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Rotary phase converter rotor problems

Mook1004

Plastic
Joined
Mar 25, 2024
Location
Ks
Not a machinist but an electrician that works on agricultural irrigation systems. We work on several different brands of rotary phase converters and have one that a local shop makes that we are having issues with. Seems from reading through past blogs on here that we started to narrow down to a bad rotor. These phase converters are often in remote locations and controlled remotely so when we show up to work on one the generally look like a failed start board. But once in awhile after all components (start caps, multiple boards and contractor) still have failure to start. They just hum in a locked position. Finally we found that turning rotor 5 degrees Would make them start. We then tested the rotor according to our rewind shop and found high and low readings in the rotor. Roto wouldn’t start if we put it on a low reading but would on the high. So we’re guessing rotor is bad. The catch is the person who designed the rotophase has passed away and new shop owners seem to not have a lot of knowledge or unwillingness to share. When I approached them about a new rotor they had never heard of that and there best option was a total replacement. Which is great for me I’d gladly replace with two Arco’s but I don’t think customer is interested in that route yet. As best I can find they are a weg 324t frame size motor. Is there a common size rotor per frame size? Or are rotors different between brands. Can you buy a motor from grainger and cut the output shaft off? We are just at a loss with this outfit. We have 3 to 4 different customers with the same problem. These phase converters we most likely flooded in 2019 Missouri River flood. All were taken to rewind shop for rebearing and cleaning of windings. Included picture from grainger of same size and model of weg motor. Thanks for any info.
 

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I am far from an authority on all rotary phase converters but, I'm pretty sure that the basis of all of them is a plain ol' 3-phase motor. Yes, they saw off the output shaft and that's it. I believe any troubleshooting will be the same as if you were checking any other 3-phase motor.

Beyond that, there is a set of start capacitors, a contactor and a timer. The timer is used to drop the start caps out of the circuit once things are spinning. It might be that the start caps have died or the timer isn't staying engaged long enough to start the motor. The contactor obviously switches the converter on and off.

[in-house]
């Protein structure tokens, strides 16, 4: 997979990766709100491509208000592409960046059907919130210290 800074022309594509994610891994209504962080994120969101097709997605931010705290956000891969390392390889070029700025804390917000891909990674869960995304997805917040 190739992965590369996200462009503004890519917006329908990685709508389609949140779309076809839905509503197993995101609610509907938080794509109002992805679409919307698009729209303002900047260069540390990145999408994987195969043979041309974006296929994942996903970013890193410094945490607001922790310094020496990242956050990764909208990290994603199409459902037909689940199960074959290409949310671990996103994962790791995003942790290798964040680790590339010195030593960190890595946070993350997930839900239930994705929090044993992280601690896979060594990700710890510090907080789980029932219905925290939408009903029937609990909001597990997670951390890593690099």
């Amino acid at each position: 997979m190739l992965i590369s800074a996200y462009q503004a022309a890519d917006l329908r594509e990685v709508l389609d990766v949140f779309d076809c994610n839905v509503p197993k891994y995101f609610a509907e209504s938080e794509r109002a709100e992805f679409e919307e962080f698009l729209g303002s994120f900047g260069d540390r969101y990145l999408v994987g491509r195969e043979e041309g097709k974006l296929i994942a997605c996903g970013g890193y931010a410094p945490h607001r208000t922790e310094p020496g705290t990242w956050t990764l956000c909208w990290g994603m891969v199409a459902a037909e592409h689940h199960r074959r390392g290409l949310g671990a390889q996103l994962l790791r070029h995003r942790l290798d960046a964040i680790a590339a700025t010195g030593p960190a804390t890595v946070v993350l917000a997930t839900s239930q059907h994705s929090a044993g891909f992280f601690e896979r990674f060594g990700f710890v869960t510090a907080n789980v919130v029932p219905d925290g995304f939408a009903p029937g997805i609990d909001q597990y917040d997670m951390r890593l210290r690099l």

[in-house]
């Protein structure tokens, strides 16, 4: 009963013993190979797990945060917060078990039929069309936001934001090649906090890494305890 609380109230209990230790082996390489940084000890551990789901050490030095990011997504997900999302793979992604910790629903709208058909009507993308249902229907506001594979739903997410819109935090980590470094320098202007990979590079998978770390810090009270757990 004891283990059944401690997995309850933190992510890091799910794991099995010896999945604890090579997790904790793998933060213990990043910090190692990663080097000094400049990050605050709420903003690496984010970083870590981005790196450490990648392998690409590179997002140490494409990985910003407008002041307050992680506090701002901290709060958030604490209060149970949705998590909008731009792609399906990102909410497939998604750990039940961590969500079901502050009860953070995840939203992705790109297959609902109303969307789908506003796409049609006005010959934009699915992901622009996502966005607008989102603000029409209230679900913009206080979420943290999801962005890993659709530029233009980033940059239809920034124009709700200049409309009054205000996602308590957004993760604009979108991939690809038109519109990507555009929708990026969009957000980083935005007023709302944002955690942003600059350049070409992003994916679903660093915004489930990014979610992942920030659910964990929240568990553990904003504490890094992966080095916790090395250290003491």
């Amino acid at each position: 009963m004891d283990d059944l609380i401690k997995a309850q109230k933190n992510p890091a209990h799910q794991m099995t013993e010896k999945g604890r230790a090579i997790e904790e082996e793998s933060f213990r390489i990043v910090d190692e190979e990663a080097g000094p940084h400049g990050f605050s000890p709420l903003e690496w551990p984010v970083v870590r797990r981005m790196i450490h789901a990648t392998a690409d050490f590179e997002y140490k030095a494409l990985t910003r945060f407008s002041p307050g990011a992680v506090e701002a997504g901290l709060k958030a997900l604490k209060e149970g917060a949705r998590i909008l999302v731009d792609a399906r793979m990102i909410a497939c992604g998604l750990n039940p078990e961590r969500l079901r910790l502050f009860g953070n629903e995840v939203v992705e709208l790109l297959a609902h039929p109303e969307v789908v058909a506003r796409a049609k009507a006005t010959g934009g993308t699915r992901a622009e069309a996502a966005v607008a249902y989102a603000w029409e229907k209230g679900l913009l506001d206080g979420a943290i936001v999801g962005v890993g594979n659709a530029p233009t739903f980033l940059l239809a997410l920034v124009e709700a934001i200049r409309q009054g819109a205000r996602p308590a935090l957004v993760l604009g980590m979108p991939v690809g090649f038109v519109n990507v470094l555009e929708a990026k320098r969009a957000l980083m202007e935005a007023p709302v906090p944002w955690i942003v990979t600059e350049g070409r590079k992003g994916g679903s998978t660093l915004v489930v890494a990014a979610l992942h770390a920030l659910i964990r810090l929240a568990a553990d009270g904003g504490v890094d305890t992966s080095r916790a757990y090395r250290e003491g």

Once the motor is spinning, the run capacitors attempt to balance the voltages in the three phases while under the desired load.
 
So it got all new start caps and a timer. It doesn’t even try to rotate. I’m just curious if there is a difference between rotors from the same frame size or where do you find a replacement rotor.
 
You may be able to get a "phase converter motor" fom baldor, I have seen several phase converters using baldor "motors" and they all looked like they came from baldor as converter motors, per the tag. Granted all the ones I am talking about were in the 5-10 hp range, not the 40 hp you seem to need.
Otherwise almost any 3 phase motor can be used as a RPC motor.
 
Well we sell Arco phase converters that are made from a baldor motor. I’m really looking for just a rotor replacement. Also seeing if there is a common size to rotors and common size to motor frame size. Or if all rotors are built internally the same?
 
Yes, most 3 phase motors will "work" as an idler.

A really purpose built unit will work better. Some Arco, at least older ones, have a double cage rotor, for instance. The outer one is a thin wire high resistance set of conductors, for good starting. It reacts well when the slip frequency is high, as at start.

The inner cage is higher inductance, with larger conductors, and works better once the rotor is up to speed. It will give a stronger magnetic field, providing better performance during heavy loads like starting a load motor.

With that, you get the best of both. It starts well, and still has good output.

Using any old motor, you don't know what the rotor design is, and so you don't know what the performance will be like, even though it WILL "work", starting and generating a usable "wild leg" output. Most motors will be designed to a particular purpose. You may not know how it will perform as an idler.

That said, don't be afraid to replace the motor if it needs replacement. Most motors that have good running characteristics should majke decent idlers. You might have to make changes to the start capacitance in order to get better starting performance.

A motor that won't start unless its rotor is turned a few degrees sounds like a rotor bar problem. If you can get a replacement rotor, great.

The problem is that it really ought to be a real OEM replacement.